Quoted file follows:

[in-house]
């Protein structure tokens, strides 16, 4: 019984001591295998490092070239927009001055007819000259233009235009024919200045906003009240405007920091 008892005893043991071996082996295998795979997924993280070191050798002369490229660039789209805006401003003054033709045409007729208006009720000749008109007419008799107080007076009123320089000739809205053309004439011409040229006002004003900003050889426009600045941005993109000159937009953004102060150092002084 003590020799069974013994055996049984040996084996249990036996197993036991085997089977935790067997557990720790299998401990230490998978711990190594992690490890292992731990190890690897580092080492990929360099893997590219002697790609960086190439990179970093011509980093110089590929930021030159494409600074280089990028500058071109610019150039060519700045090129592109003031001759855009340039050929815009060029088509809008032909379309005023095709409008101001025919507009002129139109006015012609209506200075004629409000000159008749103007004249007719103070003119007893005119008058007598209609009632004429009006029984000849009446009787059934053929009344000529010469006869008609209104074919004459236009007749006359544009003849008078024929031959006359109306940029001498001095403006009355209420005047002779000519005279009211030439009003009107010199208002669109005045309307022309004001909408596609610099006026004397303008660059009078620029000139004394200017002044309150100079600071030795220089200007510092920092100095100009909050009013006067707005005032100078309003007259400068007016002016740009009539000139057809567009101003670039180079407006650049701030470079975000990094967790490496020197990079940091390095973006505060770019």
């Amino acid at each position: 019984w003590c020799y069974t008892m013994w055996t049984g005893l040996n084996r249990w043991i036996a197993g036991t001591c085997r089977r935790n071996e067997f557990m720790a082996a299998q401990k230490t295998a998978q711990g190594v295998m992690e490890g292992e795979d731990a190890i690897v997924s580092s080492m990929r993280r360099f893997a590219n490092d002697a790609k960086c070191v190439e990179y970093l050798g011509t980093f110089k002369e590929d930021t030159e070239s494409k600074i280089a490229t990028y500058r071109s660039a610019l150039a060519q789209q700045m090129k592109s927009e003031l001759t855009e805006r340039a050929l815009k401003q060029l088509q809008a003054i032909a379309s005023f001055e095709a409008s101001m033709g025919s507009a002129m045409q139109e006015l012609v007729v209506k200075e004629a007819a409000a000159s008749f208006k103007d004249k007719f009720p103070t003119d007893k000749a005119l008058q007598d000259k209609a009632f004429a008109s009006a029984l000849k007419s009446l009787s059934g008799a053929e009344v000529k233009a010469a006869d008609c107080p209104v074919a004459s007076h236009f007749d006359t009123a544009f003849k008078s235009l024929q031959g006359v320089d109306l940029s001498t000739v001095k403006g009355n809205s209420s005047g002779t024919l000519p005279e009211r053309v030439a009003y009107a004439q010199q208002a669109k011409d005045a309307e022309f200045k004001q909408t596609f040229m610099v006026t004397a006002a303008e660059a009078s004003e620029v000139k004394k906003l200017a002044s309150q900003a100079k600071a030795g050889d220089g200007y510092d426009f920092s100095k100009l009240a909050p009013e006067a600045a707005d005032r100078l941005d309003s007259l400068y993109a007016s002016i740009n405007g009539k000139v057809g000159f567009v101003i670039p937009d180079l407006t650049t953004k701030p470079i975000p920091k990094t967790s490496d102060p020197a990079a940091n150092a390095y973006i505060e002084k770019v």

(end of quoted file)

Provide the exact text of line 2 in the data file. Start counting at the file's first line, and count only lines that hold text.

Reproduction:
């Protein structure tokens, strides 16, 4: 019984001591295998490092070239927009001055007819000259233009235009024919200045906003009240405007920091 008892005893043991071996082996295998795979997924993280070191050798002369490229660039789209805006401003003054033709045409007729208006009720000749008109007419008799107080007076009123320089000739809205053309004439011409040229006002004003900003050889426009600045941005993109000159937009953004102060150092002084 003590020799069974013994055996049984040996084996249990036996197993036991085997089977935790067997557990720790299998401990230490998978711990190594992690490890292992731990190890690897580092080492990929360099893997590219002697790609960086190439990179970093011509980093110089590929930021030159494409600074280089990028500058071109610019150039060519700045090129592109003031001759855009340039050929815009060029088509809008032909379309005023095709409008101001025919507009002129139109006015012609209506200075004629409000000159008749103007004249007719103070003119007893005119008058007598209609009632004429009006029984000849009446009787059934053929009344000529010469006869008609209104074919004459236009007749006359544009003849008078024929031959006359109306940029001498001095403006009355209420005047002779000519005279009211030439009003009107010199208002669109005045309307022309004001909408596609610099006026004397303008660059009078620029000139004394200017002044309150100079600071030795220089200007510092920092100095100009909050009013006067707005005032100078309003007259400068007016002016740009009539000139057809567009101003670039180079407006650049701030470079975000990094967790490496020197990079940091390095973006505060770019």